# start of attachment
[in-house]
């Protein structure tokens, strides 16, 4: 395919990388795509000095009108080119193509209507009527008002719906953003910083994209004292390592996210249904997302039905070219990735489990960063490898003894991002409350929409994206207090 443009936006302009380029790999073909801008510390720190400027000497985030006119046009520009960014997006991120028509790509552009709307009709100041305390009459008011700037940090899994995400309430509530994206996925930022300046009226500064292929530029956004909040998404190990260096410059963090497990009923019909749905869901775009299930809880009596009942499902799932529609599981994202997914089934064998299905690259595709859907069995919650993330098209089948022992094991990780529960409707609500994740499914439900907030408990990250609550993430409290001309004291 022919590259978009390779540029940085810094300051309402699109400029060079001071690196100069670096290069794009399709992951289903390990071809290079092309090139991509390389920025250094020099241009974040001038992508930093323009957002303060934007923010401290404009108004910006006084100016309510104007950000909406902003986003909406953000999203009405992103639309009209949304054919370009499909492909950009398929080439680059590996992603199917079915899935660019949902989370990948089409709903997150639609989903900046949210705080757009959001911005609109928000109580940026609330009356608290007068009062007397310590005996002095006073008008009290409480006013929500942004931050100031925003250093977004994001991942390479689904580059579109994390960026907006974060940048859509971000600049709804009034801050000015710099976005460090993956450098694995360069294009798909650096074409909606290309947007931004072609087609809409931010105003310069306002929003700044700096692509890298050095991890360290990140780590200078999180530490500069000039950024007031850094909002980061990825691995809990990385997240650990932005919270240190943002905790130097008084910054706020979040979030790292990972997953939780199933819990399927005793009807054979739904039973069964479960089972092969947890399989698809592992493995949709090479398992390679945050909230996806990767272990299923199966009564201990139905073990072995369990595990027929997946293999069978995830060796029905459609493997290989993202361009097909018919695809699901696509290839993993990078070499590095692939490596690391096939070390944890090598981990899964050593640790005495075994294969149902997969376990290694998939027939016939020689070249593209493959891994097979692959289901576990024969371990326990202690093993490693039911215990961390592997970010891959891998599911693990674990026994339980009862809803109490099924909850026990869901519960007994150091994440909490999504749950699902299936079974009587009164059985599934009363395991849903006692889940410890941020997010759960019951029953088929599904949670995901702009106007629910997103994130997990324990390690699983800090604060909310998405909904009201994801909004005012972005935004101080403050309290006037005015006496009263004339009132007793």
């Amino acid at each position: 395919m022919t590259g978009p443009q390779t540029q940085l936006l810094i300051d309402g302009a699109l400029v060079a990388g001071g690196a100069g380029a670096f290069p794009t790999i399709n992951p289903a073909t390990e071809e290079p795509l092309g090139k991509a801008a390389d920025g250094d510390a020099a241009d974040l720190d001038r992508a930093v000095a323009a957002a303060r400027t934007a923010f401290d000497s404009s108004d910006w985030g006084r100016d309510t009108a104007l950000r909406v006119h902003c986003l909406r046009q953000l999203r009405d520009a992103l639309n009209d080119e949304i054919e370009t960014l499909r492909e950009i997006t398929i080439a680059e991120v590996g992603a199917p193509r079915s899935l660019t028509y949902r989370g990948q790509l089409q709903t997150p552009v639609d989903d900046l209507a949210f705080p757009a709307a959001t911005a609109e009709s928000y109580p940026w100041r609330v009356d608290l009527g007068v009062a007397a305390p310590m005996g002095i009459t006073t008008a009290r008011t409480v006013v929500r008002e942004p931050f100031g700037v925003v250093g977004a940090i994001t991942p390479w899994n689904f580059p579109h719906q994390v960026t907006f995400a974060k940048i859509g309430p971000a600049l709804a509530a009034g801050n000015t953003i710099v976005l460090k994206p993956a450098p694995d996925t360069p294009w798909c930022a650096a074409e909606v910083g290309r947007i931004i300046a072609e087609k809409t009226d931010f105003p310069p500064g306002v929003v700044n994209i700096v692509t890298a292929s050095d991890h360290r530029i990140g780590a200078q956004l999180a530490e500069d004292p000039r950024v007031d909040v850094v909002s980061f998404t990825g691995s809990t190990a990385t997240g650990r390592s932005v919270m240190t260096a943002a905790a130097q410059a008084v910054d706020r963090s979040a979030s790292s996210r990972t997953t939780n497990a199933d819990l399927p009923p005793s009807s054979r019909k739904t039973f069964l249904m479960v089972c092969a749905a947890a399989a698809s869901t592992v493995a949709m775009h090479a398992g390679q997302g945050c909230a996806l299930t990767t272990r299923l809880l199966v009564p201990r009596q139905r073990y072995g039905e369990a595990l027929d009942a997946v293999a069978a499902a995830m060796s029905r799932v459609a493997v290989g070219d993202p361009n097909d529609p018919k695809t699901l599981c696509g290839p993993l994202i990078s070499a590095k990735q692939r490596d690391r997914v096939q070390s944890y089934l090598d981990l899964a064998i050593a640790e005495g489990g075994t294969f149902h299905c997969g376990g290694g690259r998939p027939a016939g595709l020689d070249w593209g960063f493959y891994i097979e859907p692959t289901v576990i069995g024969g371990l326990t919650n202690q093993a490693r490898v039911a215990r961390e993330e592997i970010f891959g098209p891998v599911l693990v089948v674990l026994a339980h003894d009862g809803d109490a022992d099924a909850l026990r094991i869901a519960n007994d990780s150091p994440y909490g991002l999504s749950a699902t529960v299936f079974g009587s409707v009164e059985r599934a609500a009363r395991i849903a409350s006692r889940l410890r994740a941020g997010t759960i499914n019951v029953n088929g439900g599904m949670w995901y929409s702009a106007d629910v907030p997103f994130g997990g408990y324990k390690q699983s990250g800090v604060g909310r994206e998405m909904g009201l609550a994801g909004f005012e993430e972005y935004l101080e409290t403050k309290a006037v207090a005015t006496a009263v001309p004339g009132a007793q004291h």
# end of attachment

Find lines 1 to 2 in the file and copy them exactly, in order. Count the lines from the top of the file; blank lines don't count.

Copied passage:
[in-house]
């Protein structure tokens, strides 16, 4: 395919990388795509000095009108080119193509209507009527008002719906953003910083994209004292390592996210249904997302039905070219990735489990960063490898003894991002409350929409994206207090 443009936006302009380029790999073909801008510390720190400027000497985030006119046009520009960014997006991120028509790509552009709307009709100041305390009459008011700037940090899994995400309430509530994206996925930022300046009226500064292929530029956004909040998404190990260096410059963090497990009923019909749905869901775009299930809880009596009942499902799932529609599981994202997914089934064998299905690259595709859907069995919650993330098209089948022992094991990780529960409707609500994740499914439900907030408990990250609550993430409290001309004291 022919590259978009390779540029940085810094300051309402699109400029060079001071690196100069670096290069794009399709992951289903390990071809290079092309090139991509390389920025250094020099241009974040001038992508930093323009957002303060934007923010401290404009108004910006006084100016309510104007950000909406902003986003909406953000999203009405992103639309009209949304054919370009499909492909950009398929080439680059590996992603199917079915899935660019949902989370990948089409709903997150639609989903900046949210705080757009959001911005609109928000109580940026609330009356608290007068009062007397310590005996002095006073008008009290409480006013929500942004931050100031925003250093977004994001991942390479689904580059579109994390960026907006974060940048859509971000600049709804009034801050000015710099976005460090993956450098694995360069294009798909650096074409909606290309947007931004072609087609809409931010105003310069306002929003700044700096692509890298050095991890360290990140780590200078999180530490500069000039950024007031850094909002980061990825691995809990990385997240650990932005919270240190943002905790130097008084910054706020979040979030790292990972997953939780199933819990399927005793009807054979739904039973069964479960089972092969947890399989698809592992493995949709090479398992390679945050909230996806990767272990299923199966009564201990139905073990072995369990595990027929997946293999069978995830060796029905459609493997290989993202361009097909018919695809699901696509290839993993990078070499590095692939490596690391096939070390944890090598981990899964050593640790005495075994294969149902997969376990290694998939027939016939020689070249593209493959891994097979692959289901576990024969371990326990202690093993490693039911215990961390592997970010891959891998599911693990674990026994339980009862809803109490099924909850026990869901519960007994150091994440909490999504749950699902299936079974009587009164059985599934009363395991849903006692889940410890941020997010759960019951029953088929599904949670995901702009106007629910997103994130997990324990390690699983800090604060909310998405909904009201994801909004005012972005935004101080403050309290006037005015006496009263004339009132007793």